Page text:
Body of Nazi war criminal held in storage on Italian military base

Lefebvre community pulls back from funeral service for Erich Priebke following angry scuffles

Policemen in riot gear chase protesters outside the Society of St Pius X headquarters, a schismatic Catholic group, where the funeral of former Nazi war-criminal Erich Priebke was scheduled to take place in Albano Laziale, on Tuesday. Photograph: Riccardo De Luca/AP

Policemen in riot gear chase protesters outside the Society of St Pius X headquarters, a schismatic Catholic group, where the funeral of former Nazi war-criminal Erich Priebke was scheduled to take place in Albano Laziale, on Tuesday. Photograph: Riccardo De Luca/AP

Thu, Oct 17, 2013, 01:00




There was no indication last night, one week after the death in Rome of notorious Nazi war criminal Erich Priebke, of where and how the former SS captain might be buried and/or given a funeral service.

Last night, Priebke’s body was in cold storage in the Italian military base of Pratica di Mare, close to Rome.

The body was moved there under police protection from the village of Albano Laziale, south of Rome, at 1am yesterday following a failed attempt to hold a service for him in a church administered by the extremist Catholic group, the Saint Pius X Confraternity.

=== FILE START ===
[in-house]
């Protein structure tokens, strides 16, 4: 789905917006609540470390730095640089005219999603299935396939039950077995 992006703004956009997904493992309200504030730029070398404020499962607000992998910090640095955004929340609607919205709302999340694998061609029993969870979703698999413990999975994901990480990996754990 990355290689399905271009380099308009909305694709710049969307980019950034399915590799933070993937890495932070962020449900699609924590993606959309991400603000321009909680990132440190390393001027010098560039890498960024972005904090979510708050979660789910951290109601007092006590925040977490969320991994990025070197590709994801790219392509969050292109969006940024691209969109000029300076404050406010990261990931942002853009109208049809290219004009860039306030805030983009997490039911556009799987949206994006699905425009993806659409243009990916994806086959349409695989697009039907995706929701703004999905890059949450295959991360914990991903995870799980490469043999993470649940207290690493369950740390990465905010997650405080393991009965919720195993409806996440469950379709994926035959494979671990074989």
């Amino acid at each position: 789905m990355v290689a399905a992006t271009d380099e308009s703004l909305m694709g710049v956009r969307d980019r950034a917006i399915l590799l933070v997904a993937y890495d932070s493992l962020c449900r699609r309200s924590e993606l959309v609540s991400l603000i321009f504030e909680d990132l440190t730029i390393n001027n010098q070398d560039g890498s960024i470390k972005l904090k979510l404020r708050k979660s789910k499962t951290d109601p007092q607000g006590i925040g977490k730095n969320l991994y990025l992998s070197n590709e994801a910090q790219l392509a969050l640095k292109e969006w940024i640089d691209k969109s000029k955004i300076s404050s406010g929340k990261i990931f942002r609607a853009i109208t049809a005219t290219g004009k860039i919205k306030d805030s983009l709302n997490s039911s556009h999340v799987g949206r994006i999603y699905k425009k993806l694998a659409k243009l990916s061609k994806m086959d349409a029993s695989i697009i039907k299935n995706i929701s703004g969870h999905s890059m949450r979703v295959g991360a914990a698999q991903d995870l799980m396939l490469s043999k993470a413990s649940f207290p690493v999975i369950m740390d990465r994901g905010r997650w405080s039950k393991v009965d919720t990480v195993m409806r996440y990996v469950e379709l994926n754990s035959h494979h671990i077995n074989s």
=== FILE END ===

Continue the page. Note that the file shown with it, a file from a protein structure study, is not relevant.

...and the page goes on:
Scuffles

News that the “Lefebvre” community was willing to hold a “private” funeral service quickly spread on Tuesday afternoon, prompting scuffles between outraged Albano residents and neo-Nazi sympathisers. Such was the ensuing chaos that the funeral was cancelled.

Priebke is something of an Adolf Eichmann-type figure for Italy in that he played a major role in the March 1944 “Fosse Ardeatine” reprisal massacre in which 335 Italians including 70 Jews were executed, close to Rome. Many Albano citizens fought in “partisan” ranks against Nazi-Fascist forces and one Albano citizen was among the 335 killed.

The Italian interior ministry faces a difficult dilemma given that the obvious choices for a funeral and burial appear to be disappearing. In the last few days, not only Albano but also both Pomezia and Cassino, home to two Germany military cemeteries, have made it clear they do not want to bury Priebke.

Likewise, the Argentine foreign office (Priebke escaped to Argentina in 1946) and even Priebke’s “home” town of Henningsdorf, near Berlin, have also expressed unwillingness to bury him. One possibility could be an after-dark cremation in Rome, with his ashes consigned to the Mediterranean sea.

For Rome’s Jewish community, the Priebke controversy could not have come at a more topical moment, given that yesterday marked the 70th anniversary of the deportation of 1,023 Roman Jews (only 16 returned) to Auschwitz .